Tough week for everyone it seems. Sorry to hear about Bernard, Fullofit. And Carrick, that's a long time out. Best of luck for your return. Banjoman, thank you for the chart.

After a short break for real life, I have started a new career in the Warbirds Rising group. Meet Blaise St John-Cottingham. In the game and in my online report he is a Sergeant, but for the sake of the story below, he is a commissioned 2Lt and will remain so until the game promotes him past that rank.



War Journal of 2/Lt Blaise St John-Cottingham
Savy, France
20 November 1916

20 November 1916: Posted at last. Its been a long innings getting here. A few autobiographical notes are in order, just in case Im not around to fill in that part of the tale. I was born in Church Stretton, a lovely place. The St Johns have lived in the place since the Flood, Im told. My great-grandfather built one of the earlier woolen mills in the area, shearing fortunes from the black-faced sheep that dot the high heaths of the Long Mynd. The Cottingham side of the family came along in the presence of my paternal grandmother, whose father recognized the economic potential of the healthy air and mountainous scenery. He built hotels, spas, and acquired property. Between the two families, they did rather well, becoming little tin gods on their own island. The family names acquired a hyphen, and in 1880 my grandfather acquired a baronetcy, which has since passed to my father. Father is horse-mad and was until recently Master of the South Shropshire Hunt.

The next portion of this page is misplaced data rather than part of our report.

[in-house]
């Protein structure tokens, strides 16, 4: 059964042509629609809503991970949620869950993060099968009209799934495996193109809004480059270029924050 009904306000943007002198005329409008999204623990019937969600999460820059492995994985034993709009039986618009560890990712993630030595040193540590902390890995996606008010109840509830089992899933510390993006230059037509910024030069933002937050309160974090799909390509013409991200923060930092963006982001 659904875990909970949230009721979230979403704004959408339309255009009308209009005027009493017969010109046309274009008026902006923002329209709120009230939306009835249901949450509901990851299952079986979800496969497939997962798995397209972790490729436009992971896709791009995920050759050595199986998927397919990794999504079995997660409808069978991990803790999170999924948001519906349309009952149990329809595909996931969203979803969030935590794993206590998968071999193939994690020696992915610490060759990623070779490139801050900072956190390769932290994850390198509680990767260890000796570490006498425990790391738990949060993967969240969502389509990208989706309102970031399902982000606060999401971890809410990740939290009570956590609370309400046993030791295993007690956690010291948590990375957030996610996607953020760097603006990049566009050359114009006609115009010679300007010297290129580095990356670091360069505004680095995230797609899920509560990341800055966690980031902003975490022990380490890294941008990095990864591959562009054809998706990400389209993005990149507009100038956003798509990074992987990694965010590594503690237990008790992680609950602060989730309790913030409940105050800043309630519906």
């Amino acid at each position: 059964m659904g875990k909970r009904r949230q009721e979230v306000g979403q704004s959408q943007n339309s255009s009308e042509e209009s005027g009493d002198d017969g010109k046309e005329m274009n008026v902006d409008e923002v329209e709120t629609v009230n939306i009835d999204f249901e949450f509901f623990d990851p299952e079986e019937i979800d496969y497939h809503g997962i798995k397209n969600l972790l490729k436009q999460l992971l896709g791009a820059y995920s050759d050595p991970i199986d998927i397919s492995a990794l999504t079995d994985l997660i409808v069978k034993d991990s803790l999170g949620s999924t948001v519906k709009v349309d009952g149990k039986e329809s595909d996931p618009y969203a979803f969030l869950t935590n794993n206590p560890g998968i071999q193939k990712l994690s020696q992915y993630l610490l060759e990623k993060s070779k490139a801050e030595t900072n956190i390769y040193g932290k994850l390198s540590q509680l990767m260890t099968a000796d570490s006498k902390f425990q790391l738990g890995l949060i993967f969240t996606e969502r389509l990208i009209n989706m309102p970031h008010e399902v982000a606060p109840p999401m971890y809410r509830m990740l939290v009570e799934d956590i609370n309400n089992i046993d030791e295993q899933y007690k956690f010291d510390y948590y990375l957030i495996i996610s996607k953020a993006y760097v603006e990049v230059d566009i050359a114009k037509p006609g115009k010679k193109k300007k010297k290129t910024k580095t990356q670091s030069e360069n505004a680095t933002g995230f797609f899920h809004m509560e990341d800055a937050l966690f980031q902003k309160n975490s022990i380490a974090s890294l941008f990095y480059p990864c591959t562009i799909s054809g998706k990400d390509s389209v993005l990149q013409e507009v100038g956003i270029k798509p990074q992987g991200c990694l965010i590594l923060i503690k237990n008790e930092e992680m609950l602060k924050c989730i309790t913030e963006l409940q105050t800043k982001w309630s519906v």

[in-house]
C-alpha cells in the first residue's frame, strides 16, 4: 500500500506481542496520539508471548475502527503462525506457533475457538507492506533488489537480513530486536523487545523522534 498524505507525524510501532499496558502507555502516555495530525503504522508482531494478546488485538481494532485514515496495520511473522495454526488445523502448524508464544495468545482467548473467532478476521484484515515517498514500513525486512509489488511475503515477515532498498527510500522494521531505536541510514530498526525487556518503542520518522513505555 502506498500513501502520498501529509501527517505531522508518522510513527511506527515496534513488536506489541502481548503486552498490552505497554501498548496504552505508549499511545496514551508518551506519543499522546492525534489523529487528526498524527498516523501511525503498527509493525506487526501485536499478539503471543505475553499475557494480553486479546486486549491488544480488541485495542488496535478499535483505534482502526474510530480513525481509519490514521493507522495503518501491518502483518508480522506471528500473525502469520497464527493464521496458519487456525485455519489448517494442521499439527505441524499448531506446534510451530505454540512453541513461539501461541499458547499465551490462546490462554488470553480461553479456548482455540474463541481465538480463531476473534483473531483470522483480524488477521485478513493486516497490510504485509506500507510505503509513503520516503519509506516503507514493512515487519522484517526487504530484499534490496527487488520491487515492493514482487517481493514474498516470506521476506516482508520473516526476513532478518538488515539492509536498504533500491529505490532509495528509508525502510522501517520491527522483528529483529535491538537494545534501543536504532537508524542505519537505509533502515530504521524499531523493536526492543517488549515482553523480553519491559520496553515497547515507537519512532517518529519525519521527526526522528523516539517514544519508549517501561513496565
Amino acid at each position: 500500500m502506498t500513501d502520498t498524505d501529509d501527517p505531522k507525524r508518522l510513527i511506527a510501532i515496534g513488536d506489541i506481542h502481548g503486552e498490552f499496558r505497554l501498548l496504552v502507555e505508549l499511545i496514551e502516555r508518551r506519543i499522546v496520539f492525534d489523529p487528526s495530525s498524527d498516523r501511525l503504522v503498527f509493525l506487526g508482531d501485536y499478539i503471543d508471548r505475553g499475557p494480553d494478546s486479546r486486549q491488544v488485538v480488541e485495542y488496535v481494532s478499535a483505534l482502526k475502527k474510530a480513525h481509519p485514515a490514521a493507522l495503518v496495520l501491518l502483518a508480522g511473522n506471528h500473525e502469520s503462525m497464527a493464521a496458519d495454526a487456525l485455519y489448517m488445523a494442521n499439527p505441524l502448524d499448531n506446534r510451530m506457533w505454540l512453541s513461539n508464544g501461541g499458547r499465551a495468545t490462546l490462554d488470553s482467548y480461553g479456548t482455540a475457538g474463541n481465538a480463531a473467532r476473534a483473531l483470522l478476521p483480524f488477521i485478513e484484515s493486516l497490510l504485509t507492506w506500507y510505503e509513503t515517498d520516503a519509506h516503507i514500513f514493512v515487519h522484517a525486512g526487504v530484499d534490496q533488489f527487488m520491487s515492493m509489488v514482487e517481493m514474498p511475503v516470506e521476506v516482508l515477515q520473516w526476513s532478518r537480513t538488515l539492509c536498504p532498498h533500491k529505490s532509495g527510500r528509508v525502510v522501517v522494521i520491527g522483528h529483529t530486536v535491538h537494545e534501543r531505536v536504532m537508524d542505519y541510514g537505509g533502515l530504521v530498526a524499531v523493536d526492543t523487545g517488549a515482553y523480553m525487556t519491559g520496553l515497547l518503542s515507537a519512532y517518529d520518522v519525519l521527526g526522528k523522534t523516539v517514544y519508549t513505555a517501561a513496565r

I came along in 1896, a boy at last after three girls. My sisters, all of whom are annoying, are married. I boarded at Shrewsbury School. Cricket and rowing and riding captured most of my attention, Im afraid. Father intended to see me off to Oxford, but the war saved me from having to explain that they would be unlikely to take me. I took a commission into the Shropshire Yeomanry in August 1914. We had a wizard time playing soldier in the fields about Peterborough. In November 1915, however, our brigade was dismounted. Having pleaded with Father to speak with someone to get me into the RFC, I made a dash for London. Father had talked with a fellow he knew who owned newspapers and who was owed a favour by someone in Asquiths government. All very confusing, but I was in without too much bother.